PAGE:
During the session we played a story-making game. In this, one person starts with a sentence, and everyone else has to add one sentence to it one by one. We do few rounds, at the end of which all the sentences uttered by the individuals, should come together to form a cohesive story. When we were playing, despite my urgings and entreaties, everyone was adding random sentences, which had no connection to the previous one. I was getting frustrated, because it seemed we were failing to create a story. At the end of few rounds, when I sceptically got to rearranging the sentences, I couldn’t believe it. It began to make sense. There was a definite method to the madness. I could not see it because I was blinded by my own pre-conceived thoughts and agendas. When I looked at it with a fresh and open mind, it all came together. We had created a wonderful story. The thoughts that seemed random earlier, had a design to them, leading to a common cause. Just like our fellows, who come from different social and economic backgrounds, and world view; but they are synchronized in their thoughts, passion and drive.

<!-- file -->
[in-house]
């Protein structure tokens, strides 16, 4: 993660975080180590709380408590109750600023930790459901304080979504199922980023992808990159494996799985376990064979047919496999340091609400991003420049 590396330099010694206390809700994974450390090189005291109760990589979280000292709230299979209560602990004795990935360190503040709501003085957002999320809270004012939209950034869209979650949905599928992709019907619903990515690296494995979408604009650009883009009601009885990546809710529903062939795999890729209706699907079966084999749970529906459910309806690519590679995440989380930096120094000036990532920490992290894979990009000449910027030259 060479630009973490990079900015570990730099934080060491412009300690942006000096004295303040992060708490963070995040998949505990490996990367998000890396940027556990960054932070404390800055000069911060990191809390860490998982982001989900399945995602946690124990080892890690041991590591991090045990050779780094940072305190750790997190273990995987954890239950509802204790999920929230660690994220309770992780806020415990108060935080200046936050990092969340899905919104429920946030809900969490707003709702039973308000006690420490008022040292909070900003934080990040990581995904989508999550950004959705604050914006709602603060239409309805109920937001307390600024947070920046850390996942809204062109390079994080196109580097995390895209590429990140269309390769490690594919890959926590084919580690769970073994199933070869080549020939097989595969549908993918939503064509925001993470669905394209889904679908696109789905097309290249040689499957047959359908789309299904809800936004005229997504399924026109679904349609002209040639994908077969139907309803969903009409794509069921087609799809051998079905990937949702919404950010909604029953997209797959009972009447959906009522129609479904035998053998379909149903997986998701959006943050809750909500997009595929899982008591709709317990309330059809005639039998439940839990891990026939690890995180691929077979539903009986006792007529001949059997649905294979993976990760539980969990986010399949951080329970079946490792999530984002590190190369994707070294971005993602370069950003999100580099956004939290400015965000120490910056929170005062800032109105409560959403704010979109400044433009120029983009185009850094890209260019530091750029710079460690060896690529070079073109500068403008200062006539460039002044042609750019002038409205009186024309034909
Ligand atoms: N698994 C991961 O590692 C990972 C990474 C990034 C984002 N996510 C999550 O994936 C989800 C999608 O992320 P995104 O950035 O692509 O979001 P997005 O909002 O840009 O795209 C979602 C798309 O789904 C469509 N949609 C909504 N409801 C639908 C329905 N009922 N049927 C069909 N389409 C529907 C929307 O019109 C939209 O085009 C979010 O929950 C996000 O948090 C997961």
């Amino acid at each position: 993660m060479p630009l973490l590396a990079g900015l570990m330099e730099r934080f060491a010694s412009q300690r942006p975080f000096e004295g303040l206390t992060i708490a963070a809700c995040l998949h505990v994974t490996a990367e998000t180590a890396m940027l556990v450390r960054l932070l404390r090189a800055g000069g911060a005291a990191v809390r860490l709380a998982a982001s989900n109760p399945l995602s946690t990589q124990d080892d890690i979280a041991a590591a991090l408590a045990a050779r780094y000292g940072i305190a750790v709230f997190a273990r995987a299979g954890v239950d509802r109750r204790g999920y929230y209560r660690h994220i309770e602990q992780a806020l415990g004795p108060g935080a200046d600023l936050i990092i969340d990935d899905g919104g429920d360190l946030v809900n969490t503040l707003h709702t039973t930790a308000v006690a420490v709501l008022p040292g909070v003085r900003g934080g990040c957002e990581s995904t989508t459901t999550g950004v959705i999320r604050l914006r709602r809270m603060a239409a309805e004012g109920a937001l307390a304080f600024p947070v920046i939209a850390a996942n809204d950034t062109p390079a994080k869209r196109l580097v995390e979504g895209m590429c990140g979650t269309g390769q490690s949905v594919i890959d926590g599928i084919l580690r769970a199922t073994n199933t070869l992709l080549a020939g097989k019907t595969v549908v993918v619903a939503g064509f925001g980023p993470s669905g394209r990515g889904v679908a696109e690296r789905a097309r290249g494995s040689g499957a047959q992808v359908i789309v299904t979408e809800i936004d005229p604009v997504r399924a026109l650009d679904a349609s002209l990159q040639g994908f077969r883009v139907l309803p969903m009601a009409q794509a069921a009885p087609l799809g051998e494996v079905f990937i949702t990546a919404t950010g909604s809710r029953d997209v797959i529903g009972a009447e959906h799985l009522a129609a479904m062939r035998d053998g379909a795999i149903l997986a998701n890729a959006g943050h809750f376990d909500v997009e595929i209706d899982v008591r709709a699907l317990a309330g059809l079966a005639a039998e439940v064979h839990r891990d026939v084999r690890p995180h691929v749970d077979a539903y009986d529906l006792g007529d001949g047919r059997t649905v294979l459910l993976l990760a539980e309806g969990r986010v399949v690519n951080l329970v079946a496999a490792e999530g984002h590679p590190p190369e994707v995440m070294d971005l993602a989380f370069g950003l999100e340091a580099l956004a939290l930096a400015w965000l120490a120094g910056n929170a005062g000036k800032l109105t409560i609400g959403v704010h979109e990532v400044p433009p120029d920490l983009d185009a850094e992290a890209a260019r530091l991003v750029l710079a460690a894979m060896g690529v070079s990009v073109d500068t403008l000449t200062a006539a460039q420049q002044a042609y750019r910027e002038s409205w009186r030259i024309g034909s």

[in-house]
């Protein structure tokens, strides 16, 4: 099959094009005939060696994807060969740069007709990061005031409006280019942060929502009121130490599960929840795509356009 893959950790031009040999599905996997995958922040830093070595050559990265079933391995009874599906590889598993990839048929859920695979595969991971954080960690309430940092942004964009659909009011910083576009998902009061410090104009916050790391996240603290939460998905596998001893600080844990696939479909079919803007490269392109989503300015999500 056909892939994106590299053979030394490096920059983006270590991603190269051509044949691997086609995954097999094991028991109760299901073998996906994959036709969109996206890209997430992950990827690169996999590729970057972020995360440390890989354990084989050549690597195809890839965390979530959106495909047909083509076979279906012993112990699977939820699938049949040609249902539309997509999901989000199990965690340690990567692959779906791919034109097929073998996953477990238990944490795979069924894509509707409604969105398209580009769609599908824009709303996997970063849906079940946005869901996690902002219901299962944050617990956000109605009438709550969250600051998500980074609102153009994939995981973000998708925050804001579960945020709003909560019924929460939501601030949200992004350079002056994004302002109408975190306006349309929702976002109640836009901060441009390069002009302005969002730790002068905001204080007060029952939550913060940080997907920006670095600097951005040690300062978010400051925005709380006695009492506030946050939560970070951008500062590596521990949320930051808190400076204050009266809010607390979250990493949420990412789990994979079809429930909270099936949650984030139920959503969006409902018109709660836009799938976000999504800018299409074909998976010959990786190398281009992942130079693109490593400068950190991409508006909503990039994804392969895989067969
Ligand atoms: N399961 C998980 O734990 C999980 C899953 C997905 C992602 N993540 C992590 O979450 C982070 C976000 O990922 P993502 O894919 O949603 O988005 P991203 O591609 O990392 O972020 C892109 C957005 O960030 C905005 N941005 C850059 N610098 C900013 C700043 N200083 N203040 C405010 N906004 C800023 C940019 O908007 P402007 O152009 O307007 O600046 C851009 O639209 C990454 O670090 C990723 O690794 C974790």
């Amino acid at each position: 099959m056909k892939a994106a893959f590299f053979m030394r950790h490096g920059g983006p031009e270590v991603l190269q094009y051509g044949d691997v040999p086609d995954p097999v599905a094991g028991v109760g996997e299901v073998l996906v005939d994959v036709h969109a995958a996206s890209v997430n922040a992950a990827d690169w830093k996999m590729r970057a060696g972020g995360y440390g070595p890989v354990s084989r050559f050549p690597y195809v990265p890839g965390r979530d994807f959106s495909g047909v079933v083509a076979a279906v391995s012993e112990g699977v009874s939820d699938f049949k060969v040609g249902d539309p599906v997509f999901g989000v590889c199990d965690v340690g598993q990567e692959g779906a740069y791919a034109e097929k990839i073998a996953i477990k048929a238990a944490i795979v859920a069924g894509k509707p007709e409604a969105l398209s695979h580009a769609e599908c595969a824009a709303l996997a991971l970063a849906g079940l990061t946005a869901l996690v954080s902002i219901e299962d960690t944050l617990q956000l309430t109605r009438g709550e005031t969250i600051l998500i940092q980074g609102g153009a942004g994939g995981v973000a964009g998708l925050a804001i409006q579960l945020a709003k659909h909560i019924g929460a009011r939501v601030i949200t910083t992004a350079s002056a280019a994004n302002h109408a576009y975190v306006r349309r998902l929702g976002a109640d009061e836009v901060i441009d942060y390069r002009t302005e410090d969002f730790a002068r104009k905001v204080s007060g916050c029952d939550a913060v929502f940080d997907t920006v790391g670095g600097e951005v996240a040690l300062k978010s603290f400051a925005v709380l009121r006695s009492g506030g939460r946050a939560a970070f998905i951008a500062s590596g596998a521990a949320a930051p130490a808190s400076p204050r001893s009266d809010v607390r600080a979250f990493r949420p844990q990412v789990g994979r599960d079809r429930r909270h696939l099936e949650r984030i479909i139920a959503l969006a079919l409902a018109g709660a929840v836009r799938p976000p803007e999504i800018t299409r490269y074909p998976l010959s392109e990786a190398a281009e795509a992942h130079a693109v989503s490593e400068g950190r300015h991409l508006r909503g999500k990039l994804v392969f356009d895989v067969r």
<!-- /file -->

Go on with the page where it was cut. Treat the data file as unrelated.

I hope we have more of them.